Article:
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UN court trims sentences of Serbs in Kosovo case
Question of the Day
THE HAGUE, Netherlands (AP) - Three high-ranking Serbian officials had their sentences trimmed Thursday for atrocities in Kosovo, but Yugoslav war crimes appeals judges upheld key elements of a lower court’s finding that leaders in Belgrade orchestrated crimes against humanity in Kosovo in 1999.
In a lengthy and complex appeals decision, judges at the U.N. court overturned parts of the men’s convictions and cut their sentences.
Nikola Sainovic, Nebojsa Pavkovic, Sreten Lukic and Vladimir Lazarevic were convicted by the tribunal in 2009 for crimes committed against Kosovo Albanians during Serbia’s deadly crackdown on ethnic Albanians in 1999. Former Serbian President Milan Milutinovic was acquitted at trial and prosecutors didn’t appeal.
On Thursday, Sainovic had his 22-year sentence reduced to 18 years; Lukic’s 22-year sentence was trimmed by two years; Lazarevic’s 15-year term was cut by one year and judges left Pavkovic’s 22-year sentence in place.
The appeals chamber overturned parts of the men’s convictions for lack of evidence, clearing Pavkovic and Lukic of several murders because it could not be clearly established that the victims were not killed in battle. It also acquitted all four men of driving Albanians out of one town because it was not certain that Serb forces expelled them.
At the time of the 1999 crackdown in Kosovo, Sainovic was deputy prime minister of Yugoslavia, Pavkovic was commander of the Third Army of Yugoslavia, Lazarevic commanded the Pristina Corps of the Yugoslav army and Lukic led the interior ministry and police in Pristina, Kosovo’s capital.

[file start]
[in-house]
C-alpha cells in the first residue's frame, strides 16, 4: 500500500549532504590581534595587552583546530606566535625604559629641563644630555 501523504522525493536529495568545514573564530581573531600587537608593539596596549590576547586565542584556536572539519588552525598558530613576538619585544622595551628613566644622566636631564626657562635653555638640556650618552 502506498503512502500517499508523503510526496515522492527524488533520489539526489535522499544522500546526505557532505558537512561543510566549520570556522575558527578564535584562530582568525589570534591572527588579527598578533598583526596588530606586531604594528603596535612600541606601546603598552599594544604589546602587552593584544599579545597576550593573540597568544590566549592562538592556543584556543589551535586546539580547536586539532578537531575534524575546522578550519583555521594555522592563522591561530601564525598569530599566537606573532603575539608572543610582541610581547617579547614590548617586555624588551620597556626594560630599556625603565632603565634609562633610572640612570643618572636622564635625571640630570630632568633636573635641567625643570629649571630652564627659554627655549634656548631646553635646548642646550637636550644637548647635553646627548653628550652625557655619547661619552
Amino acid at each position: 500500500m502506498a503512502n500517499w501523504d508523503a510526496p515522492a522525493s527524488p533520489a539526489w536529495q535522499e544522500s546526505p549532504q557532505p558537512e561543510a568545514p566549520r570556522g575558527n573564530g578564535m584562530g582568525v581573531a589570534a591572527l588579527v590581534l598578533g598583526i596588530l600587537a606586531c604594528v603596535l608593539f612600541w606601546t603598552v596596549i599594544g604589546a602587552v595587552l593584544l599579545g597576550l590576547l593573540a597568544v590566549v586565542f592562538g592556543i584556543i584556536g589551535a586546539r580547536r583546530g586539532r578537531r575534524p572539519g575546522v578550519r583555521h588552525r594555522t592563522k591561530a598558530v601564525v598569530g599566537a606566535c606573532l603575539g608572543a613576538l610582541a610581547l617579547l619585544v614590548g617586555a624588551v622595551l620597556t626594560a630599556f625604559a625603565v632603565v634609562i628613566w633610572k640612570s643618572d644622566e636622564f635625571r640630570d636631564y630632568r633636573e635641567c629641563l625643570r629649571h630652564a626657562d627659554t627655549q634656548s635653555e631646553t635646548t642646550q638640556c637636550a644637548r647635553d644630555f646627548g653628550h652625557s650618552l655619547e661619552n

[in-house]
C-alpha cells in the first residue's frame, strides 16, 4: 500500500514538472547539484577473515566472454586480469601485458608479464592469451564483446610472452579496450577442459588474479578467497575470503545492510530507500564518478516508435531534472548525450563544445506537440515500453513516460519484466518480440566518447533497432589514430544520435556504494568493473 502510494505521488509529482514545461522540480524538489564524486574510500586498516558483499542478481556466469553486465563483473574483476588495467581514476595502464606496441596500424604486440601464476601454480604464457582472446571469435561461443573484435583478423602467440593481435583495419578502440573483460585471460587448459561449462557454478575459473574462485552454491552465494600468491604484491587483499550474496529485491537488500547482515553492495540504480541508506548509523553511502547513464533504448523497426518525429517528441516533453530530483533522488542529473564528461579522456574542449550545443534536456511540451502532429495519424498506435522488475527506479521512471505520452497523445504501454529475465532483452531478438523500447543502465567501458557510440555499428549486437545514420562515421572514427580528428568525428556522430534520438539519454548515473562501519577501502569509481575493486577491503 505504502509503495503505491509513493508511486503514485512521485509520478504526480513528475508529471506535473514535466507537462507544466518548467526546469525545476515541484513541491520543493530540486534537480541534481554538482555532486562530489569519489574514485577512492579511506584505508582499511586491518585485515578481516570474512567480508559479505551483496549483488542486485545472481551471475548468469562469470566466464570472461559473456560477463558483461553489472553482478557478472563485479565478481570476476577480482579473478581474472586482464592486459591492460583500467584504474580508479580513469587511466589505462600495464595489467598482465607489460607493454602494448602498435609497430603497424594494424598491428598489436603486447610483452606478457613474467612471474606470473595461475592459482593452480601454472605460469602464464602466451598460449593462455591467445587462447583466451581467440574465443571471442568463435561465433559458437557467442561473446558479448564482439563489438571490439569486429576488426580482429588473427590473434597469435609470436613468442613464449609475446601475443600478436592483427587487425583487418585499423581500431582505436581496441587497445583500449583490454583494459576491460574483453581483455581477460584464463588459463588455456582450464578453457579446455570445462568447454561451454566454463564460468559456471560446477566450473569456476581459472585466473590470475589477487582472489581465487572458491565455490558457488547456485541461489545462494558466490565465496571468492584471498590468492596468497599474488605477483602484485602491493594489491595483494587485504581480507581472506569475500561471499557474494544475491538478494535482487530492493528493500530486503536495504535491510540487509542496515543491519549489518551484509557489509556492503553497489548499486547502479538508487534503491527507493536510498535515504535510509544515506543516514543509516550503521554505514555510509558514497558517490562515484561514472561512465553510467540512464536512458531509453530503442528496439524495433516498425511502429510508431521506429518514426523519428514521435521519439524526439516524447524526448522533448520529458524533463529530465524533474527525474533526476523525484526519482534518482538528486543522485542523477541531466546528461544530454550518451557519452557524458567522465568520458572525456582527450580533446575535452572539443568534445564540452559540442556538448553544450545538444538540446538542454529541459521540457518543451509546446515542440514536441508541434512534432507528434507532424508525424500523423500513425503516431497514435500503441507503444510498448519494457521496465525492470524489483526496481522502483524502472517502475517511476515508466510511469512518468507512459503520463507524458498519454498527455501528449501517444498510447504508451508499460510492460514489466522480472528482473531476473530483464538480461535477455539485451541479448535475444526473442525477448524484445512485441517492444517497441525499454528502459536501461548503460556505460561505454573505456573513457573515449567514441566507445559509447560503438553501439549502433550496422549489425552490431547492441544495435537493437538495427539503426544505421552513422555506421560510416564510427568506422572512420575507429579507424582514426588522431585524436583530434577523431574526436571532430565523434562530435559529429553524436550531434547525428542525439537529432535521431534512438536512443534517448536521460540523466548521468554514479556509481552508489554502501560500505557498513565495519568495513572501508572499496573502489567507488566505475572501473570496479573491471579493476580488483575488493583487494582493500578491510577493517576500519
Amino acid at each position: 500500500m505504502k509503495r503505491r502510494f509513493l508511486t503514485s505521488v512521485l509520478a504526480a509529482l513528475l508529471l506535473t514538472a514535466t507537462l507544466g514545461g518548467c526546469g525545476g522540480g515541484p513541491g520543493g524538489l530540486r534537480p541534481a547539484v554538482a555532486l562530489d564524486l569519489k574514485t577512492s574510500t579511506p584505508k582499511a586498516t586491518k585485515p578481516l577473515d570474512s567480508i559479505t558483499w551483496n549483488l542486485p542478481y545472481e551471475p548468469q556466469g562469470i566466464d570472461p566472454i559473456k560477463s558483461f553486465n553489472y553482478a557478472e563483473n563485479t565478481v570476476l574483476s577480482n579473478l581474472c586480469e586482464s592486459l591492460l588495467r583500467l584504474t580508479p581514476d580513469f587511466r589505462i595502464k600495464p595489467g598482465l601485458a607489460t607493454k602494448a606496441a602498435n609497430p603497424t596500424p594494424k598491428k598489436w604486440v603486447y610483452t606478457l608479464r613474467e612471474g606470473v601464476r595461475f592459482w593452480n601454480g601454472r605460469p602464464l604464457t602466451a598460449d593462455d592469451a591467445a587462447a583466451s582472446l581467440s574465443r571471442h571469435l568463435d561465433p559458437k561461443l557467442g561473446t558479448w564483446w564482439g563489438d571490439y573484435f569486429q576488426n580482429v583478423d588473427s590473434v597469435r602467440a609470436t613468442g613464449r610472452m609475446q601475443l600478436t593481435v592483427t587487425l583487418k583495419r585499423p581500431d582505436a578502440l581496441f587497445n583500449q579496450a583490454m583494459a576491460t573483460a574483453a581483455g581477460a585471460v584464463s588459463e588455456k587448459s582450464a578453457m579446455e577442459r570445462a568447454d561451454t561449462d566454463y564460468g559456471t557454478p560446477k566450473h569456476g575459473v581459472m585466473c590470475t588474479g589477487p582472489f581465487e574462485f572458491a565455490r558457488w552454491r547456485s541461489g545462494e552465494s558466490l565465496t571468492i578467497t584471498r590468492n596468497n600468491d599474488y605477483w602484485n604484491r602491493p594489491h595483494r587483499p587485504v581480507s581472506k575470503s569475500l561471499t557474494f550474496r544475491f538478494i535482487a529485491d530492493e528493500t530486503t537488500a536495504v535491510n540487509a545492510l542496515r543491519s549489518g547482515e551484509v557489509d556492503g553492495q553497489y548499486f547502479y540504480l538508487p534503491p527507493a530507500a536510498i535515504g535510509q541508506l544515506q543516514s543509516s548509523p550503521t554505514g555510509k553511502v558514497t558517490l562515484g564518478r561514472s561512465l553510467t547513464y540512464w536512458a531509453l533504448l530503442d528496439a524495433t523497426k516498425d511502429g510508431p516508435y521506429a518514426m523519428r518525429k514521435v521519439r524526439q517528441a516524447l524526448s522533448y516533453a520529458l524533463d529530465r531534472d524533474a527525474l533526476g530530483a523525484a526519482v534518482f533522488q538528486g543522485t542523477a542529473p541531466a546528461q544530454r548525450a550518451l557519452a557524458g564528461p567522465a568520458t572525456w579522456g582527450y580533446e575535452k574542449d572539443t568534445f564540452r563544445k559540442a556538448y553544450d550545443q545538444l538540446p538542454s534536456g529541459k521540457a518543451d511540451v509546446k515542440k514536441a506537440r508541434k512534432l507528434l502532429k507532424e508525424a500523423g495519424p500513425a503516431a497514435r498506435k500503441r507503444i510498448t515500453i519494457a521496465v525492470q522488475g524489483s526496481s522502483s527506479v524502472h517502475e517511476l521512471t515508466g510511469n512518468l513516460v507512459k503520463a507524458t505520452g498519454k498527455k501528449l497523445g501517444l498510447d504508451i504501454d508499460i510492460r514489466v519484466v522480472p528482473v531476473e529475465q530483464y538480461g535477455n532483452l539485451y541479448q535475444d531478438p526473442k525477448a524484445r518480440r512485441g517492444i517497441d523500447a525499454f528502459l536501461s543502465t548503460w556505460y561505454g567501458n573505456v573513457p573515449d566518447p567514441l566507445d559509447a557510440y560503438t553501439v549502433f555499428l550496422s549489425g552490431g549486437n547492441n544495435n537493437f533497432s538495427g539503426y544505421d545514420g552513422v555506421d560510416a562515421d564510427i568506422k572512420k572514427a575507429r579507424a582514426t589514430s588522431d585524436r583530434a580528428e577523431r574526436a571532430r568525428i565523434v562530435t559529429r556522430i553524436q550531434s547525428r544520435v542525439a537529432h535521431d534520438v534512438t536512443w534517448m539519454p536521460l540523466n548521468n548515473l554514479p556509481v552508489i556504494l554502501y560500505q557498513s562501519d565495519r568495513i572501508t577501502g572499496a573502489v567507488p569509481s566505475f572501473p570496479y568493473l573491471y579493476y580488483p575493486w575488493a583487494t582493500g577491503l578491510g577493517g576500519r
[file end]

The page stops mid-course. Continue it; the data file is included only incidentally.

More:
Kosovo, a former province of Serbia, declared itself an independent state in 2008.
The trial verdicts came close to posthumously convicting former Serb strongman Slobodan Milosevic, with the tribunal calling him the most powerful commander of the Serb troops and military police who carried out a campaign of murder, rape and deportations that forced nearly 800,000 ethnic Albanians to flee Kosovo. NATO airstrikes later forced a Serb withdrawal from Kosovo in mid-1999.
In Kosovo, ethnic Albanians expressed dismay with Thursday’s ruling.
“It’s not a big surprise really,” said Pristina resident, Esat Dauti. “The Hague (tribunal) has lost its meaning. Justice is not being served.”
But Azem Vllasi, a former senior politician in Yugoslavia, said the court still established that the officials were guilty of the crimes despite cutting some sentences.
“The ruling does not diminish the responsibility that these people have for the crimes committed in Kosovo,” Vllasi said. “We are talking about the main people from the military, from the administration and from the police that were directly implementing the orders of Milosevic here (in Kosovo).”
Associated Press writer Nebi Qena in Pristina, Kosovo, contributed to this report.
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